19 February 1999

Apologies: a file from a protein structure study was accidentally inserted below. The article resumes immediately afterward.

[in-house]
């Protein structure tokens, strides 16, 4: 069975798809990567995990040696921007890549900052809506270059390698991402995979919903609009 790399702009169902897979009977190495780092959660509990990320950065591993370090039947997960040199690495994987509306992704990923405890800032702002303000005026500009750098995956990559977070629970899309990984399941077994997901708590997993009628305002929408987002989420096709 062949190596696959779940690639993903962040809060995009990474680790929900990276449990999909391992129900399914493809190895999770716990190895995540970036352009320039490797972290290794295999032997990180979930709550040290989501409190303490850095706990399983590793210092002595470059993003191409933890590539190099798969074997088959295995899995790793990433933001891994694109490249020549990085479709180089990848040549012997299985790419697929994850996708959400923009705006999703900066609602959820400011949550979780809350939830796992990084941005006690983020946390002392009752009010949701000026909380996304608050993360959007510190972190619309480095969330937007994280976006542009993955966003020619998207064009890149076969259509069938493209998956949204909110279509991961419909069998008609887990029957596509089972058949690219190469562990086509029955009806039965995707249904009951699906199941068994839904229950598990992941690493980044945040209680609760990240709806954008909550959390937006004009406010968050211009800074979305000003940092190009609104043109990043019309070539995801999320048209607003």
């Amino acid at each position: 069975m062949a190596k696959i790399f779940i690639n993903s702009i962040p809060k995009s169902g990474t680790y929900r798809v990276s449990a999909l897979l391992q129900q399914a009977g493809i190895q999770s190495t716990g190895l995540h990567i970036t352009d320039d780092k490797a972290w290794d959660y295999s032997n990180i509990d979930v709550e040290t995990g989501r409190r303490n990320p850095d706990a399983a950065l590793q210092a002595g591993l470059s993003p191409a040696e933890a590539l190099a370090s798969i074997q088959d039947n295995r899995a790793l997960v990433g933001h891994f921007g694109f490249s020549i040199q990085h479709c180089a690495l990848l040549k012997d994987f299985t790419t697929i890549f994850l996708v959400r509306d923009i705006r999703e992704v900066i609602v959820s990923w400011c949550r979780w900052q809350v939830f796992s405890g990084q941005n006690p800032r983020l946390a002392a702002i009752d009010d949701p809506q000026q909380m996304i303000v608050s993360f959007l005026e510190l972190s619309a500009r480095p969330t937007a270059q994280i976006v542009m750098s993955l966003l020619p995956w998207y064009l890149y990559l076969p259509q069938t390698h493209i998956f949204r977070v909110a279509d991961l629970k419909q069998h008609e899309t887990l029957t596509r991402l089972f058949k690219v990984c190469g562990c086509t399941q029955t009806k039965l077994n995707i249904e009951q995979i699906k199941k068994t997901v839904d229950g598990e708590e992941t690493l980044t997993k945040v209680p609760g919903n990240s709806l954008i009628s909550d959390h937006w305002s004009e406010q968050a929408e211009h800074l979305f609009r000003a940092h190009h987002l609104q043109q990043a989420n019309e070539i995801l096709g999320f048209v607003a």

(Containment achieved; help sought for civil society) (1250) By Bruce Carey USIA Staff Writer WASHINGTON -- The successful Cold War stategy of containment should now be followed by nurturing the fragile civil society that is "tentatively but persistently beginning to emerge" in Cuba, according to a report published in early January by the Council on Foreign Relations. More contacts, continuing humanitarian aid, help for an evolving economy, and careful attention to specific U.S. policy needs are the best blueprint for U.S. efforts to "contribute to rapid, peaceful, democratic transition in Cuba while safeguarding the vital interests of the United States," said the report. The Council, a New York-based research institution, sponsored the Cuba study, which was conducted by an independent task force comprised of both liberal and conservative experts. The report asserts that "U.S.-Cuban relations are entering a new era," characterized by the end of the threat of global communism and the isolation of the regime of Fidel Castro from a Western Hemisphere now firmly committed to open elections, personal liberty, and economic freedom. The task force headed by William Rogers and Bernard Aronson, both former assistant secretaries of state for Western Hemisphere affairs, further contends that this shift away from the containment policy adopted by the United States towards Cuba and the rest of the Soviet bloc for decades is a tribute to the very success of the policy -- its "natural evolution." Washington should now concentrate on "supporting, nurturing, and strengthening the civil society that is slowly, tentatively, but persistently beginning to emerge in Cuba today beneath the shell of Cuban communism," said the report. The study noted that the pace of change cannot be predicted. But its authors declared that "there is no doubt it will come." They pointed out that Castro faces the same inescapable problem as the former Soviet Union -- either allow change by permitting economic freedom that will eventually undermine his totalitarian regime, or repress economic freedom, which would be certain to foment rising public dissatisfaction. Either way, the issue for the United States is how to nurture the trend toward reform and liberalization. The authors' recommendations for assisting this progress come in five "baskets" of policies. THE CUBAN-AMERICAN COMMUNITY The study said that restrictions on humanitarian visits from the United States to Cuba should be ended. "The federal government should not be the judge of how often Cuban-Americans, or any other Americans, need to visit relatives abroad," it said. Ceilings on remittances also should be raised. Currently, only $1,200 per year may be sent to family members in Cuba. This limit should be increased to $10,000 for a trial period of 18 months. The trial could be ended if it is determined that the Cuban regime has enacted taxes or other regulations to siphon off a significant portion of the money, the report said. Cuban-Americans should be allowed to retire in Cuba, and Social Security and other U.S. Treasury payments should be cleared for deposit in Cuban banks. Family reunification should be promoted. Visas for individuals seeking to visit family members in Cuba should be no more difficult to issue than visas for any other country. Direct mail service should be restored, as well, the report said. THE OPEN DOOR Targetted travel should be facilitated, such as exchanges and visits pertaining to academics, science, environment, health, culture, athletics, and religion. Some Cuban officials should be allowed to make private visits to the United States. Currently, legislators and high-ranking officials are denied entry, but allowing these leaders to see first-hand how U.S. liberty works might encourage them to make the reforms Cuba needs. Cultural collaboration also should be increased. Although more actors, musicians, and artists from Cuba have visited the United States since the Cuban Democracy Act was passed by Congress in 1992, the report noted that few from the United States have visited Cuba. Currently, intellectual property is systematically pirated by the Cuban regime, which cites the U.S. embargo as an excuse. The report recommends that U.S. companies and artists be allowed to negotiate guarantees in Cuba that would protect their copyrights, patents, and trademarks. Both countries are encouraged to regularize and comply with domestic and international copyright, patent, and trademark regimes. The United States should allow, and in some cases fund, merit-based academic, professional, and official exchanges designed to promote Cuba's transition. Direct commercial flights should be permitted between the United States and Cuba. Current spending limits on licensed travelers to Cuba of $100 per day should be lifted; the $100 limit should be imposed only on spending in state-run ventures. U.S. consular services should be expanded in Cuba, the report recommends, and reciprocity should be negotiated to end the imbalance whereby Cuban diplomats have no special restrictions in the United States, while U.S. diplomats are banned from nearly all official Cuban facilities other than the Foreign Ministry. HUMANITARIAN AID The report advocates "cash and carry" policies that would eventually eliminate all licensing with respect to donation and sales of food, medicines, and medical products to non-governmental and humanitarian institutions such as hospitals. People-to-people aid should be promoted, such as efforts by churches and non-profit institutions to assist Cubans in wide-ranging ways. These include people-to-people programs associated with "adoption" of local governmental and non-governmental organizations by their U.S. counterparts. Cuban-Americans should be allowed to claim relatives living in Cuba as dependents for income-tax purposes if other relevant Internal Revenue Service requirements are met, the report asserts. Families of prisoners of conscience should be helped by encouraging our allies in Europe and Latin America to join with the United States in providing the families with financial assistance to compensate for the financial hardship imposed by the jailing of wage-earners. THE PRIVATE SECTOR The report recommends initial steps to open up U.S. commercial activity on the island. If investors observe current legal strictures against using property confiscated from U.S. citizens, the recommendations would allow businesses that support Cuba's emerging private sector -- distribution centers for food and medical products, and cultural enterprises -- to be licensed and operate in Cuba. There would be stronger consensus in favor of substantial private investment when U.S. businesses in Cuba can hire and pay workers directly, observe internationally-recognized worker rights of free association, and provide their goods and services to Cuban citizens, the report asserts. THE NATIONAL INTEREST Greater contact with the Cuban military would be helpful as a confidence-building measure that could assure Havana of the U.S. intention to refrain from any aggressive intention. A reduction of tensions, the report suggests, would increase the possibility of Havana restoring public resources to social programs instead of maintaining a defense force far larger than required. Counternarcotics cooperation between Cuba and the United States would be beneficial to both. The report recommends that routine executive branch consultations with Congress and with a broad range of political, economic, and social institutions would build consensus on a new policy. Working groups for the next century could be formed among non-governmental institutions to analyze complex problems such as what to do with the Guantanamo Bay military facility, the effect of restoring the Cuban sugar quota, and how to integrate a free Cuba into the international financial system.